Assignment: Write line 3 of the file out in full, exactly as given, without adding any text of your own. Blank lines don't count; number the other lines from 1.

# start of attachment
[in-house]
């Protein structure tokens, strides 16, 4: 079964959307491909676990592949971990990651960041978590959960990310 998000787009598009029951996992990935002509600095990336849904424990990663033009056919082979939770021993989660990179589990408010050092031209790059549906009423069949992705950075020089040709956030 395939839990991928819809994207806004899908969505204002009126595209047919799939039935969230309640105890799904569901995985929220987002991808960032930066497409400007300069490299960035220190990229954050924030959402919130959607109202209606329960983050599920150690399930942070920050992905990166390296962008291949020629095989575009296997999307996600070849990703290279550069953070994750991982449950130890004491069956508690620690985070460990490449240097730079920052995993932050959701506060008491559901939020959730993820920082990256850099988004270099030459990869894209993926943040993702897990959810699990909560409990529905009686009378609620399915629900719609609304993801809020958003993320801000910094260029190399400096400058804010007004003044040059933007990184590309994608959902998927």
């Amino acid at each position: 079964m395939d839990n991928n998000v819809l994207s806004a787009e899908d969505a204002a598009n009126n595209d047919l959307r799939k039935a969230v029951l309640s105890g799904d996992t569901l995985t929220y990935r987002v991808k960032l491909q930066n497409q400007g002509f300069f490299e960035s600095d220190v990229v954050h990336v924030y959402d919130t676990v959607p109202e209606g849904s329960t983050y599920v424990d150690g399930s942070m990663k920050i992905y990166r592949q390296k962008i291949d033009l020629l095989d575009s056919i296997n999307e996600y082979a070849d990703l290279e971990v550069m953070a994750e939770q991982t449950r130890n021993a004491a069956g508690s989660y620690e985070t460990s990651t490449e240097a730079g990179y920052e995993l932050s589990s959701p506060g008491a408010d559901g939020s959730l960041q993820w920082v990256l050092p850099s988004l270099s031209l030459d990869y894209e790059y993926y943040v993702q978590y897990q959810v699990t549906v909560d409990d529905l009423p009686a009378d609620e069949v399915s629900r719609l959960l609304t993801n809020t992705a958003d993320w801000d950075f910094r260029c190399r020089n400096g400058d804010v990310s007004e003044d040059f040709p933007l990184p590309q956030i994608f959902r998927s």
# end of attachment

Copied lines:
């Amino acid at each position: 079964m395939d839990n991928n998000v819809l994207s806004a787009e899908d969505a204002a598009n009126n595209d047919l959307r799939k039935a969230v029951l309640s105890g799904d996992t569901l995985t929220y990935r987002v991808k960032l491909q930066n497409q400007g002509f300069f490299e960035s600095d220190v990229v954050h990336v924030y959402d919130t676990v959607p109202e209606g849904s329960t983050y599920v424990d150690g399930s942070m990663k920050i992905y990166r592949q390296k962008i291949d033009l020629l095989d575009s056919i296997n999307e996600y082979a070849d990703l290279e971990v550069m953070a994750e939770q991982t449950r130890n021993a004491a069956g508690s989660y620690e985070t460990s990651t490449e240097a730079g990179y920052e995993l932050s589990s959701p506060g008491a408010d559901g939020s959730l960041q993820w920082v990256l050092p850099s988004l270099s031209l030459d990869y894209e790059y993926y943040v993702q978590y897990q959810v699990t549906v909560d409990d529905l009423p009686a009378d609620e069949v399915s629900r719609l959960l609304t993801n809020t992705a958003d993320w801000d950075f910094r260029c190399r020089n400096g400058d804010v990310s007004e003044d040059f040709p933007l990184p590309q956030i994608f959902r998927s």